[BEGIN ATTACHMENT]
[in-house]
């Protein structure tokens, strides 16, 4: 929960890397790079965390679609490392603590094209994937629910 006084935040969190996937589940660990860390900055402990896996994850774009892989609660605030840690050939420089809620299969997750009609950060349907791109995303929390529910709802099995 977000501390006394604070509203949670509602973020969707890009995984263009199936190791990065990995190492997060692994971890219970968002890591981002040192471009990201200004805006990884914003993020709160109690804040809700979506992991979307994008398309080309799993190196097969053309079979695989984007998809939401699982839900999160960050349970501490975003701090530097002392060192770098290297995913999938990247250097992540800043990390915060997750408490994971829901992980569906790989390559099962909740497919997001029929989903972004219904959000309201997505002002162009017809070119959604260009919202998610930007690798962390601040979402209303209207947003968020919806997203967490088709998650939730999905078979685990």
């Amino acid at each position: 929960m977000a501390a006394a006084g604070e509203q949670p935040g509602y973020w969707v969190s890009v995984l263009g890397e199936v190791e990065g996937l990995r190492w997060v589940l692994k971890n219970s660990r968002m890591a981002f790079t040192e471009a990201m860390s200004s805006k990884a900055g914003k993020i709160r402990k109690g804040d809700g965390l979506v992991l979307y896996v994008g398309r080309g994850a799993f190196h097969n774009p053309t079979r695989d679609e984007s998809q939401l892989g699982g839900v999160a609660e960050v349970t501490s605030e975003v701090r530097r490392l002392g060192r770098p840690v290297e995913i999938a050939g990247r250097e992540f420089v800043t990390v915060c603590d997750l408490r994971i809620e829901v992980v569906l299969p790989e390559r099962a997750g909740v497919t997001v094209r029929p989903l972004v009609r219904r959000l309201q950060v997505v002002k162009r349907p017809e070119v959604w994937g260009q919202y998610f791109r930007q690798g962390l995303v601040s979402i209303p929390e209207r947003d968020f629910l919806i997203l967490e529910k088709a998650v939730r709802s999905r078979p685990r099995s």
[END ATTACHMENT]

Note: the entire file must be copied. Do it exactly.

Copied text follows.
[in-house]
């Protein structure tokens, strides 16, 4: 929960890397790079965390679609490392603590094209994937629910 006084935040969190996937589940660990860390900055402990896996994850774009892989609660605030840690050939420089809620299969997750009609950060349907791109995303929390529910709802099995 977000501390006394604070509203949670509602973020969707890009995984263009199936190791990065990995190492997060692994971890219970968002890591981002040192471009990201200004805006990884914003993020709160109690804040809700979506992991979307994008398309080309799993190196097969053309079979695989984007998809939401699982839900999160960050349970501490975003701090530097002392060192770098290297995913999938990247250097992540800043990390915060997750408490994971829901992980569906790989390559099962909740497919997001029929989903972004219904959000309201997505002002162009017809070119959604260009919202998610930007690798962390601040979402209303209207947003968020919806997203967490088709998650939730999905078979685990």
């Amino acid at each position: 929960m977000a501390a006394a006084g604070e509203q949670p935040g509602y973020w969707v969190s890009v995984l263009g890397e199936v190791e990065g996937l990995r190492w997060v589940l692994k971890n219970s660990r968002m890591a981002f790079t040192e471009a990201m860390s200004s805006k990884a900055g914003k993020i709160r402990k109690g804040d809700g965390l979506v992991l979307y896996v994008g398309r080309g994850a799993f190196h097969n774009p053309t079979r695989d679609e984007s998809q939401l892989g699982g839900v999160a609660e960050v349970t501490s605030e975003v701090r530097r490392l002392g060192r770098p840690v290297e995913i999938a050939g990247r250097e992540f420089v800043t990390v915060c603590d997750l408490r994971i809620e829901v992980v569906l299969p790989e390559r099962a997750g909740v497919t997001v094209r029929p989903l972004v009609r219904r959000l309201q950060v997505v002002k162009r349907p017809e070119v959604w994937g260009q919202y998610f791109r930007q690798g962390l995303v601040s979402i209303p929390e209207r947003d968020f629910l919806i997203l967490e529910k088709a998650v939730r709802s999905r078979p685990r099995s």